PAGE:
”I’m better than you. I was drafted fifth pick [overall], and I’m about to show you why.”

The combined disrespect from both Green and coach Lewis only fueled Sherman, at least the way he tells the story.

”I’m nervous. It’s my first game. But you sent me to a place where my nervousness and anxiety is out the window because you got me to a place where all I’m doing is trying to embarrass you now for the rest of the game. And I don’t give a f**k about anything else.

And with that, I don’t think about anything. My will power kicks in. Will is much different than preparation or athleticism. Will, it’s very hard to overcome when I’m willful in that way.”...

Don’t think for a second that Sherman forgot about coach Lewis’ insults, either.

”I got a pick on his team that he’s coaching in front of his bench. And I threw the ball right at him, like, ‘You f**king bitch. Don’t you ever talk about me.’ That was my first career pick.”

The nuance about all of this, and the thing missed by so many “hot takes” on this Baker Mayfield handshake brouhaha, is that Sherman absolutely believes these slights are real. And he really doesn’t care whether you do or not.

He’s not trying to ruin anyone’s reputation. He’s trying to destroy his opponents on the field, and he’s psyching himself up in the way that works best.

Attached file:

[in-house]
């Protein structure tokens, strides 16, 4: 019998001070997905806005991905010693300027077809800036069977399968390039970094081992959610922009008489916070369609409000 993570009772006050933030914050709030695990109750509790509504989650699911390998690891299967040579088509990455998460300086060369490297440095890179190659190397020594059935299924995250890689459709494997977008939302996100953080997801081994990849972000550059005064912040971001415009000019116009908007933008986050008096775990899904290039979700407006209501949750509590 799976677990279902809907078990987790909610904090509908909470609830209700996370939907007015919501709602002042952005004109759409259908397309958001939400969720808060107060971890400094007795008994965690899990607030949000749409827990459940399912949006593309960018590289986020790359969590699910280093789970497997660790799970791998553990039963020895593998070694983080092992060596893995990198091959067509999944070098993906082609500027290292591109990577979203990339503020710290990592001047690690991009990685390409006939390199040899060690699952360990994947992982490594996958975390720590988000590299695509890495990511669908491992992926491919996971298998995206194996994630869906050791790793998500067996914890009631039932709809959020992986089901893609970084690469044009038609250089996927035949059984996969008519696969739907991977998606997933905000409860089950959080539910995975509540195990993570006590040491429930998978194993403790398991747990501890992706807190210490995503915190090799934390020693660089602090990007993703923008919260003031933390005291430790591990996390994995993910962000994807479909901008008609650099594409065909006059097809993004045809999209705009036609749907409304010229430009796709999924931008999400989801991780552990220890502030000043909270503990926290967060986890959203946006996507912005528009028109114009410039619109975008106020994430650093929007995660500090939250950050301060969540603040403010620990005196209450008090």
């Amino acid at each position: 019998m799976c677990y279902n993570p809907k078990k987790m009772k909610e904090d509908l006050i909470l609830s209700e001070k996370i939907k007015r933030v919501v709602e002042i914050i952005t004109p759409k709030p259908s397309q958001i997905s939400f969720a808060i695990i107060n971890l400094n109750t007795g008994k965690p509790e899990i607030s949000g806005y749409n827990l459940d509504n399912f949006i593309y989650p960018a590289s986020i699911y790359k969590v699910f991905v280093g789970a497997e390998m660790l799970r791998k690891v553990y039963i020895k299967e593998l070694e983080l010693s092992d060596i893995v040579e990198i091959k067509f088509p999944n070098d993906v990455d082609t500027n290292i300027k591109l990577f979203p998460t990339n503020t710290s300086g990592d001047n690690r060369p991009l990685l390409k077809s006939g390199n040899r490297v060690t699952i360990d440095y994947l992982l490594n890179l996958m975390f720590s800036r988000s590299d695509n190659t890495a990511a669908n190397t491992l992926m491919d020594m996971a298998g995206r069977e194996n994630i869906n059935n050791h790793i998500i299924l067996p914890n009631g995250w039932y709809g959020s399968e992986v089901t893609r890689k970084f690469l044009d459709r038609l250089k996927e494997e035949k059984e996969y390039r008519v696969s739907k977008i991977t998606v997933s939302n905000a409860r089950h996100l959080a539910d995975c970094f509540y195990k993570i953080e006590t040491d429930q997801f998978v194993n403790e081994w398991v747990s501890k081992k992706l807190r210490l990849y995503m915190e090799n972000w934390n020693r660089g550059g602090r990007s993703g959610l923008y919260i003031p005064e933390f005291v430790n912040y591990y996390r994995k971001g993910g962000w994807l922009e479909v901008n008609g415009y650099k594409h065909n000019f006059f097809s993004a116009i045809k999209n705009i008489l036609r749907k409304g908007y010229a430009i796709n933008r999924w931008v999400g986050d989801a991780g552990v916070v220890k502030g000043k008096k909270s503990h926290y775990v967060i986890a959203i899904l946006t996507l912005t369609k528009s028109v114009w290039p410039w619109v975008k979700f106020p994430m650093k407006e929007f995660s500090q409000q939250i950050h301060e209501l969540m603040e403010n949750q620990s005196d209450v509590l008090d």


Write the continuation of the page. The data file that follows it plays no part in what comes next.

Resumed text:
After he apologized to Mayfield, he said

That’s what I thought happened. That’s what I remembered happening. He stood back and I said it the way I remembered it happening. I took it as disrespect and I took it out on him, as I should.” [iv]

And if Sherman is maybe less skeptical about his perceptions than a good customer service employee should be, or less than gracious about incidents of understandable human miscommunication, well good for him. Placebos actually work, too, even if they don’t have an active ingredient. That’s the definition of a placebo.

Whatever the facts behind Adam Rank’s disrespect or Baker Mayfield’s attitude at the coin toss, they drove him to be his best. And at 31, coming off of a torn Achilles tendon that caused Seattle to cut him simply, Sherman won PFF’s award as 2019’s Top Coverage Defender. [v]

Legendary: the story of the 2019 San Francisco Warriors” is available at Green Apple Books and Books, Inc. in San Francisco, Bell’s Books in Palo Alto, Great Good Place for Books in Oakland, Bookshop Benicia, and on Amazon.